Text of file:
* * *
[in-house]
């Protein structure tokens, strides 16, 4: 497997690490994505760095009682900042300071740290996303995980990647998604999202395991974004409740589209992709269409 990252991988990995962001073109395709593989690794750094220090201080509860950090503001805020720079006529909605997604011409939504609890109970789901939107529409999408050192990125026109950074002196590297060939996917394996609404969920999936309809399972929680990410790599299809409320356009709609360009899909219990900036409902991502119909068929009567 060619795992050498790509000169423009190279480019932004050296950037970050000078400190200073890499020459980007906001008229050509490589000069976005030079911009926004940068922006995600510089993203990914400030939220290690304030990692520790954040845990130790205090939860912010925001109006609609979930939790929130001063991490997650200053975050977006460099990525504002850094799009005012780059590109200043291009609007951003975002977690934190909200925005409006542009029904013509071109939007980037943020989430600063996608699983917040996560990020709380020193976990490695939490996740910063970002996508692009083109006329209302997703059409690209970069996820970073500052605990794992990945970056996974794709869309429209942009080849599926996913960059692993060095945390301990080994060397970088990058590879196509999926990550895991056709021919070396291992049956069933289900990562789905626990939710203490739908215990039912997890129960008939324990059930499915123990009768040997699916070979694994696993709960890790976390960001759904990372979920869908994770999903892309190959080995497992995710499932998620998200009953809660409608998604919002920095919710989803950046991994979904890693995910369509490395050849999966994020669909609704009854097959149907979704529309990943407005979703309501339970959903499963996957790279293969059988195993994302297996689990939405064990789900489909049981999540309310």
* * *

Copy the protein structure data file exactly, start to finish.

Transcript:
[in-house]
């Protein structure tokens, strides 16, 4: 497997690490994505760095009682900042300071740290996303995980990647998604999202395991974004409740589209992709269409 990252991988990995962001073109395709593989690794750094220090201080509860950090503001805020720079006529909605997604011409939504609890109970789901939107529409999408050192990125026109950074002196590297060939996917394996609404969920999936309809399972929680990410790599299809409320356009709609360009899909219990900036409902991502119909068929009567 060619795992050498790509000169423009190279480019932004050296950037970050000078400190200073890499020459980007906001008229050509490589000069976005030079911009926004940068922006995600510089993203990914400030939220290690304030990692520790954040845990130790205090939860912010925001109006609609979930939790929130001063991490997650200053975050977006460099990525504002850094799009005012780059590109200043291009609007951003975002977690934190909200925005409006542009029904013509071109939007980037943020989430600063996608699983917040996560990020709380020193976990490695939490996740910063970002996508692009083109006329209302997703059409690209970069996820970073500052605990794992990945970056996974794709869309429209942009080849599926996913960059692993060095945390301990080994060397970088990058590879196509999926990550895991056709021919070396291992049956069933289900990562789905626990939710203490739908215990039912997890129960008939324990059930499915123990009768040997699916070979694994696993709960890790976390960001759904990372979920869908994770999903892309190959080995497992995710499932998620998200009953809660409608998604919002920095919710989803950046991994979904890693995910369509490395050849999966994020669909609704009854097959149907979704529309990943407005979703309501339970959903499963996957790279293969059988195993994302297996689990939405064990789900489909049981999540309310």